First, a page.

8. For about 145$ I bought Widlife Innovations Vantage AC5XC, which is a 720i lines night camera. Yes, it's all plastic. Yes, it does not look a incredibly professional videocamera. Yes, it's got quite crappy instructions. But for 145 $ it's an outstanding night camera. It's not written but it works as follows. In daytime it works as a standard colour videocamera and shoots nice videos. In nighttime, it understands there is no light, it activated its 8 infrared LED's around the lens and starts shooting a monocromatic video (black&white with shades of gray). Yes, it is up to 3-5 m away, but for a 145$ night vision videocamera I wouldn't ask for (much) more
  9. base689


    My case (which must NOT be considered "the rule" but still it is what it is) is the following: Took the measurements and placed the order at the end of first decade of may 2011. Got my V4 at the beginning of 3rd decade of november 2001: about 6.5 months Stay safe out there Blue Skies and Soft Walls BASE #689 -
  10. A friend of mine is 45 kg - 99.2 lb - (about) 1.50 m - 4'11"
  11. Actually it is the other way around At a certain point, Birdman got no more to develop new wingsuits, for a while they kept on manufacturing (and selling) the wingsuits, knowing perfectly well that in a while they would have stopped selling wingsuits: so, using their brand name, they started producing general clothing AT THE SAME time they were keeping on producing and selling wingsuits. Nowadays, Birdman sells only general clothing. Stay safe out there Blue Skies and Soft Walls BASE #689 -
  12. No, I do a packing which involves 5 layers folded in S-fashion. In any case, when you order an mPOD, you have to write the manufaturer, type and size of parachute PLUS the 3 dimensions (width, height and "thickness") of your present POD, and I think the manufacturer does build up an mPOD that, when closed with magnets, has got the exact same dimensions as your original POD. The problem is that with normal POD you can deflate parachute "so-and-so" and in any case you start putting folded parachute into the POD and you can continue deflating it with the locking stows kept in position by rubber bands. Packing into the mPOD, you MUST deflate the parachute MUCH BETTER because if you don't deflate the parachute the magnets CANNOT keep the lid closed. Once you pay attention to deflate your parachute at the best you can, then packing into the mPOD becomes easy again. Stay safe out there Blue Skies and Soft Walls BASE #689 -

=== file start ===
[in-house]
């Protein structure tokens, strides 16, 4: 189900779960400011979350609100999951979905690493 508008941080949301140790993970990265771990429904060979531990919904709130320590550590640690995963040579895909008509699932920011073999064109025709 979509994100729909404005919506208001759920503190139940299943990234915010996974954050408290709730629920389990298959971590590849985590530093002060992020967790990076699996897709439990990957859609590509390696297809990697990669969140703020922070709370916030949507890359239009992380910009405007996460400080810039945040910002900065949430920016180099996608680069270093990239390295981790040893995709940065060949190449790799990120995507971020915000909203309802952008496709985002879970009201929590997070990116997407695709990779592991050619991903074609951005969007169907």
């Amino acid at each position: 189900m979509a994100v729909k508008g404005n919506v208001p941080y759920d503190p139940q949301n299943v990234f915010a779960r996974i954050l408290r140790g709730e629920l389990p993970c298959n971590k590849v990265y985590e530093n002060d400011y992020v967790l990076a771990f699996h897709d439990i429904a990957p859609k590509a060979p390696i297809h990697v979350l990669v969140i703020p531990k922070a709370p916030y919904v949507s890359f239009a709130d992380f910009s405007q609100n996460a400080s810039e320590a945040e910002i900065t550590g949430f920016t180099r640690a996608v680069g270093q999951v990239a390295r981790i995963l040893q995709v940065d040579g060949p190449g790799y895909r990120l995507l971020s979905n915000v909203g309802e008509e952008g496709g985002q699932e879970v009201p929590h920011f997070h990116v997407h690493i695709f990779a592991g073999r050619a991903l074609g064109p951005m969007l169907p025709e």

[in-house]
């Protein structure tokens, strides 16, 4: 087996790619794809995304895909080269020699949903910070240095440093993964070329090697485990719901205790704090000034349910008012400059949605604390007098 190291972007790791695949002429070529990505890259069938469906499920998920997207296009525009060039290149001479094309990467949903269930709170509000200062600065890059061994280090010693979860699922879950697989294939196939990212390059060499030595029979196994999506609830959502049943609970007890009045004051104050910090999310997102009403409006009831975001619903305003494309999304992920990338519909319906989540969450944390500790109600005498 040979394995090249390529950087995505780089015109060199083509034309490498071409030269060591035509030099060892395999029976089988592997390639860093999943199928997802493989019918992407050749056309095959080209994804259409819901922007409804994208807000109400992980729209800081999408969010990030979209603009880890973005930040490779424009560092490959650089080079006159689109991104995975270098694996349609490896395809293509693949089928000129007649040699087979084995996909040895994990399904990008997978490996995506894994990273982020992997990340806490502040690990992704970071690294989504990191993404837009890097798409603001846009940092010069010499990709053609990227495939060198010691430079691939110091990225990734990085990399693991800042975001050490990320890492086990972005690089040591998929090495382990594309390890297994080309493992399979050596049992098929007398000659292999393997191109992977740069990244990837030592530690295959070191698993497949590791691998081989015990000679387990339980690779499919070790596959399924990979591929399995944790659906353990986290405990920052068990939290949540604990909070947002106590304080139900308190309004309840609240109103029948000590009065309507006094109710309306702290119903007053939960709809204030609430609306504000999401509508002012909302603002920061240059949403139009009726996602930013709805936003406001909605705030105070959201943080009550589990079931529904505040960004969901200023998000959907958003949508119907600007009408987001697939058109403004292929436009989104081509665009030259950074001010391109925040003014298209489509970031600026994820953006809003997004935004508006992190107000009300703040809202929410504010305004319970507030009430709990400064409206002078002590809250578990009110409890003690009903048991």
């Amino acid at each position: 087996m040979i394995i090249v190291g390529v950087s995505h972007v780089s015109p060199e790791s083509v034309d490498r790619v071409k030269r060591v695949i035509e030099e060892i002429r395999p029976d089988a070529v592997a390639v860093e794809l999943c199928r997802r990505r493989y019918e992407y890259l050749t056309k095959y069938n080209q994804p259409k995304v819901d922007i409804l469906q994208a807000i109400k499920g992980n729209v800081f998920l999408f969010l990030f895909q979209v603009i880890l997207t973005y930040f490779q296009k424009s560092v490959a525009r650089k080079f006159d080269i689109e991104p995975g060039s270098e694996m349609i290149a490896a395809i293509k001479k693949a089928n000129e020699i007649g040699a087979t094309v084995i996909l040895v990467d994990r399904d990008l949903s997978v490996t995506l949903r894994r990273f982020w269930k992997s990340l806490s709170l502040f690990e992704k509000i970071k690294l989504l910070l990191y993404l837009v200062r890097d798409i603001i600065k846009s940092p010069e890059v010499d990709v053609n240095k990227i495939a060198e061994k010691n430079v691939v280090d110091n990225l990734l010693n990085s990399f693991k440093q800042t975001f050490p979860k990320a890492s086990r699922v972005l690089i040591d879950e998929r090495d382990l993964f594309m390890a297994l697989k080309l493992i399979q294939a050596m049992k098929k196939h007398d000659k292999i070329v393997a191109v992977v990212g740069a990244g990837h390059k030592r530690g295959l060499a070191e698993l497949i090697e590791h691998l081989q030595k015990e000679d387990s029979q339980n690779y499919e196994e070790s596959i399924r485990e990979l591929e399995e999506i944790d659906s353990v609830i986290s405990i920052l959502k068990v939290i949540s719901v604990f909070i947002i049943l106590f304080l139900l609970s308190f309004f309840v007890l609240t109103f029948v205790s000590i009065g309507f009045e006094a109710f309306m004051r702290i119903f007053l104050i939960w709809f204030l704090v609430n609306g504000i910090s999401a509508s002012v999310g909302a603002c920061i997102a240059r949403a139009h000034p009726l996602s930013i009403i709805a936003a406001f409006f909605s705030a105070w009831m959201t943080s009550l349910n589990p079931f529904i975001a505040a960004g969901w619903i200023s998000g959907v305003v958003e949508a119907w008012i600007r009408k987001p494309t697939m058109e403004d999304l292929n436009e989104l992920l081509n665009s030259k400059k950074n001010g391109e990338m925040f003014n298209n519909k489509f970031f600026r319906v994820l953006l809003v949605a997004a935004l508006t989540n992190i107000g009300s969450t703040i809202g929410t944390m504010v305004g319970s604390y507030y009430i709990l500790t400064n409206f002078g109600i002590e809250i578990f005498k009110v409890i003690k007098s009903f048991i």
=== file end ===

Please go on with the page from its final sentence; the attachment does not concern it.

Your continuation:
13. It means lazybag has got 8 magnets instead of 12 of mPOD. So the weight of lazybag and the weight of mPOD are very, very similar
  14. Yes, LazyBag is lighter than mPOD, but only of a very small amount, in a way that you can hardly say "mPOD is heavier that LazyBag". I found on eBay neodimium magnet 20x20x3 mm - 9.1 g - 4.2 kg attraction force that "should" be what are used in the mPOD. So, an mPOD has got 12 neodimium magnets and so the 12 magnet contribute to increase the weight of the mPOD of: 12 x 9.1 g = 109.2 g, let's say 110 g = 0.11 kg for semplicity. So mPOD is 110 g heavier of an (hypotethical) ; for example, a standard POD comes with 4 grommets that weigh (lets' say) 5g/each, that is 20 g total. Lazy bag comes with 2 grommets (10 g) plus some "extra" (with respect to standard POD) weight due to the tuck tabs, how much? 10 g? This makes 20 g heavier with respect to a . So, in the end, when our PC at terminal has got a pulling force of 20 kg to 30 kg (to extract pin and lift bag with canopy inside), pulling an extra weight of 90 g = 0.09 kg is simply a neglectable issue